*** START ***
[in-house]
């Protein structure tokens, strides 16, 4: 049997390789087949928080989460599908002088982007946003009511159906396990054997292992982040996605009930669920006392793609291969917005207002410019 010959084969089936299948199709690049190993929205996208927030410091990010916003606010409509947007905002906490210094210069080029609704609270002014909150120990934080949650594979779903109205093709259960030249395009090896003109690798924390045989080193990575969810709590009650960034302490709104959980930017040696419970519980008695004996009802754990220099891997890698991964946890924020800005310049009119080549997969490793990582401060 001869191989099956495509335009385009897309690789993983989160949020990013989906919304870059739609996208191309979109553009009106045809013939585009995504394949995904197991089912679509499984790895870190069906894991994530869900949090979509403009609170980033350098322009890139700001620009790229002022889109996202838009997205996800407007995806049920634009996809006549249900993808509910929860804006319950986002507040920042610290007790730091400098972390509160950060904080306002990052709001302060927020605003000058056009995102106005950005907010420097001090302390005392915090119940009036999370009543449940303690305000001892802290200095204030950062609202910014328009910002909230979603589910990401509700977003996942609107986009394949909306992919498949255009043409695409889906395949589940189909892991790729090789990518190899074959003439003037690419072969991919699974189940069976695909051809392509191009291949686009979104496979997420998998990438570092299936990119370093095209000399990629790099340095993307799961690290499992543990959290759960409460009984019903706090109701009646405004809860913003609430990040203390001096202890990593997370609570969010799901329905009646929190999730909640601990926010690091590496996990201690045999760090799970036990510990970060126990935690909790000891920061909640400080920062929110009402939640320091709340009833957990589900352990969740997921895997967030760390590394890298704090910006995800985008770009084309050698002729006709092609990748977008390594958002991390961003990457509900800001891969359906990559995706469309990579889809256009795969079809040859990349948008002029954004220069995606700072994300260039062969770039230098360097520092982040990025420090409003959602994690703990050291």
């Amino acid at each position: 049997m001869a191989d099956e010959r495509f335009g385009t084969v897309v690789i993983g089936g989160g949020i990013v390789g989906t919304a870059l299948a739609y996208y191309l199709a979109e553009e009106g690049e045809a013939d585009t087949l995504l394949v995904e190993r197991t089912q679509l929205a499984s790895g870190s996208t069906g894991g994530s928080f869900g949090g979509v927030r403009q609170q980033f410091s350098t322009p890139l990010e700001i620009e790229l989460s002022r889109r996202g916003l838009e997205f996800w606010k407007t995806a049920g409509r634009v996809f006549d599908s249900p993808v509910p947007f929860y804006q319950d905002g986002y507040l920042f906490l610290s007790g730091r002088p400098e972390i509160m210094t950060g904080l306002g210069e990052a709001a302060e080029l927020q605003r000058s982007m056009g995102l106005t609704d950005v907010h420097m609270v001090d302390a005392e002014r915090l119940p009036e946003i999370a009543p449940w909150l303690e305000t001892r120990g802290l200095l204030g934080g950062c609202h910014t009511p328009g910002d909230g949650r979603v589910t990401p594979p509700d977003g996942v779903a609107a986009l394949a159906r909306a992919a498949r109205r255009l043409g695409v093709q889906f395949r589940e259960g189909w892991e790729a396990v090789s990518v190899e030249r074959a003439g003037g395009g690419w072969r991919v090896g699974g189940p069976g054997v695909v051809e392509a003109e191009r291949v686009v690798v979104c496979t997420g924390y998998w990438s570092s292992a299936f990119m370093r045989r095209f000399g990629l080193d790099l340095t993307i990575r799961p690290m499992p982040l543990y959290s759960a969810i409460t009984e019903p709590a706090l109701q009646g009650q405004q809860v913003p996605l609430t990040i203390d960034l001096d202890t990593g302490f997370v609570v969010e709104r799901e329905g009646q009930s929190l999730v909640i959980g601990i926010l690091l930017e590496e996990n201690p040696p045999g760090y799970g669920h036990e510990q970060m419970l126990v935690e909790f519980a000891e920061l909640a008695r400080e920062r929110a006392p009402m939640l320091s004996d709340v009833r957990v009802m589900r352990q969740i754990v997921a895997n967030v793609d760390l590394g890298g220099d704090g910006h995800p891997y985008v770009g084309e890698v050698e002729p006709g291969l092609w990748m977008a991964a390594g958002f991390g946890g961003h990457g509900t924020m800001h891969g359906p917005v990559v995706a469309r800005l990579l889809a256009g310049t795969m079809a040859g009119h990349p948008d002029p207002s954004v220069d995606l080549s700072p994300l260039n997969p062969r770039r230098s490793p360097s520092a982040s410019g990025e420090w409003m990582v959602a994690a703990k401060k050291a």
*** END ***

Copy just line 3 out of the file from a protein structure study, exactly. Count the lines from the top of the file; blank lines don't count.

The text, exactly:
């Amino acid at each position: 049997m001869a191989d099956e010959r495509f335009g385009t084969v897309v690789i993983g089936g989160g949020i990013v390789g989906t919304a870059l299948a739609y996208y191309l199709a979109e553009e009106g690049e045809a013939d585009t087949l995504l394949v995904e190993r197991t089912q679509l929205a499984s790895g870190s996208t069906g894991g994530s928080f869900g949090g979509v927030r403009q609170q980033f410091s350098t322009p890139l990010e700001i620009e790229l989460s002022r889109r996202g916003l838009e997205f996800w606010k407007t995806a049920g409509r634009v996809f006549d599908s249900p993808v509910p947007f929860y804006q319950d905002g986002y507040l920042f906490l610290s007790g730091r002088p400098e972390i509160m210094t950060g904080l306002g210069e990052a709001a302060e080029l927020q605003r000058s982007m056009g995102l106005t609704d950005v907010h420097m609270v001090d302390a005392e002014r915090l119940p009036e946003i999370a009543p449940w909150l303690e305000t001892r120990g802290l200095l204030g934080g950062c609202h910014t009511p328009g910002d909230g949650r979603v589910t990401p594979p509700d977003g996942v779903a609107a986009l394949a159906r909306a992919a498949r109205r255009l043409g695409v093709q889906f395949r589940e259960g189909w892991e790729a396990v090789s990518v190899e030249r074959a003439g003037g395009g690419w072969r991919v090896g699974g189940p069976g054997v695909v051809e392509a003109e191009r291949v686009v690798v979104c496979t997420g924390y998998w990438s570092s292992a299936f990119m370093r045989r095209f000399g990629l080193d790099l340095t993307i990575r799961p690290m499992p982040l543990y959290s759960a969810i409460t009984e019903p709590a706090l109701q009646g009650q405004q809860v913003p996605l609430t990040i203390d960034l001096d202890t990593g302490f997370v609570v969010e709104r799901e329905g009646q009930s929190l999730v909640i959980g601990i926010l690091l930017e590496e996990n201690p040696p045999g760090y799970g669920h036990e510990q970060m419970l126990v935690e909790f519980a000891e920061l909640a008695r400080e920062r929110a006392p009402m939640l320091s004996d709340v009833r957990v009802m589900r352990q969740i754990v997921a895997n967030v793609d760390l590394g890298g220099d704090g910006h995800p891997y985008v770009g084309e890698v050698e002729p006709g291969l092609w990748m977008a991964a390594g958002f991390g946890g961003h990457g509900t924020m800001h891969g359906p917005v990559v995706a469309r800005l990579l889809a256009g310049t795969m079809a040859g009119h990349p948008d002029p207002s954004v220069d995606l080549s700072p994300l260039n997969p062969r770039r230098s490793p360097s520092a982040s410019g990025e420090w409003m990582v959602a994690a703990k401060k050291a």